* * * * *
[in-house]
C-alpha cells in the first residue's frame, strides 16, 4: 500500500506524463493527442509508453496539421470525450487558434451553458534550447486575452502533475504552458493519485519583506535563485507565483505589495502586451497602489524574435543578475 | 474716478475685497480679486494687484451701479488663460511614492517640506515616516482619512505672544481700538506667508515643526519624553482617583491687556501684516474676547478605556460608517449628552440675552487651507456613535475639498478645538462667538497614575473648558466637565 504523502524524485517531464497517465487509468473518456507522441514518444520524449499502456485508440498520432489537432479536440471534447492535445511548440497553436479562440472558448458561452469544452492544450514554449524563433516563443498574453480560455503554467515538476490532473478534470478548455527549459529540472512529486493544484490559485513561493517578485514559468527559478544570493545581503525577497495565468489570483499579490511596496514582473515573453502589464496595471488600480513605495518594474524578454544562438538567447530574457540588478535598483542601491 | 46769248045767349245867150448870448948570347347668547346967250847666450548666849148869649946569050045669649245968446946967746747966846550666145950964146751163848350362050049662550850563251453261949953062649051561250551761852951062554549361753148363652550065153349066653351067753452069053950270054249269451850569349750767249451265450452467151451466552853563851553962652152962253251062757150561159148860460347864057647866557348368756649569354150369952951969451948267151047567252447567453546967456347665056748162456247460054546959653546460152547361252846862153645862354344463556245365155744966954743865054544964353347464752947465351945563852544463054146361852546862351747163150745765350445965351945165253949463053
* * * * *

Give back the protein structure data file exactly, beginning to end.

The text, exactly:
[in-house]
C-alpha cells in the first residue's frame, strides 16, 4: 500500500506524463493527442509508453496539421470525450487558434451553458534550447486575452502533475504552458493519485519583506535563485507565483505589495502586451497602489524574435543578475 | 474716478475685497480679486494687484451701479488663460511614492517640506515616516482619512505672544481700538506667508515643526519624553482617583491687556501684516474676547478605556460608517449628552440675552487651507456613535475639498478645538462667538497614575473648558466637565 504523502524524485517531464497517465487509468473518456507522441514518444520524449499502456485508440498520432489537432479536440471534447492535445511548440497553436479562440472558448458561452469544452492544450514554449524563433516563443498574453480560455503554467515538476490532473478534470478548455527549459529540472512529486493544484490559485513561493517578485514559468527559478544570493545581503525577497495565468489570483499579490511596496514582473515573453502589464496595471488600480513605495518594474524578454544562438538567447530574457540588478535598483542601491 | 46769248045767349245867150448870448948570347347668547346967250847666450548666849148869649946569050045669649245968446946967746747966846550666145950964146751163848350362050049662550850563251453261949953062649051561250551761852951062554549361753148363652550065153349066653351067753452069053950270054249269451850569349750767249451265450452467151451466552853563851553962652152962253251062757150561159148860460347864057647866557348368756649569354150369952951969451948267151047567252447567453546967456347665056748162456247460054546959653546460152547361252846862153645862354344463556245365155744966954743865054544964353347464752947465351945563852544463054146361852546862351747163150745765350445965351945165253949463053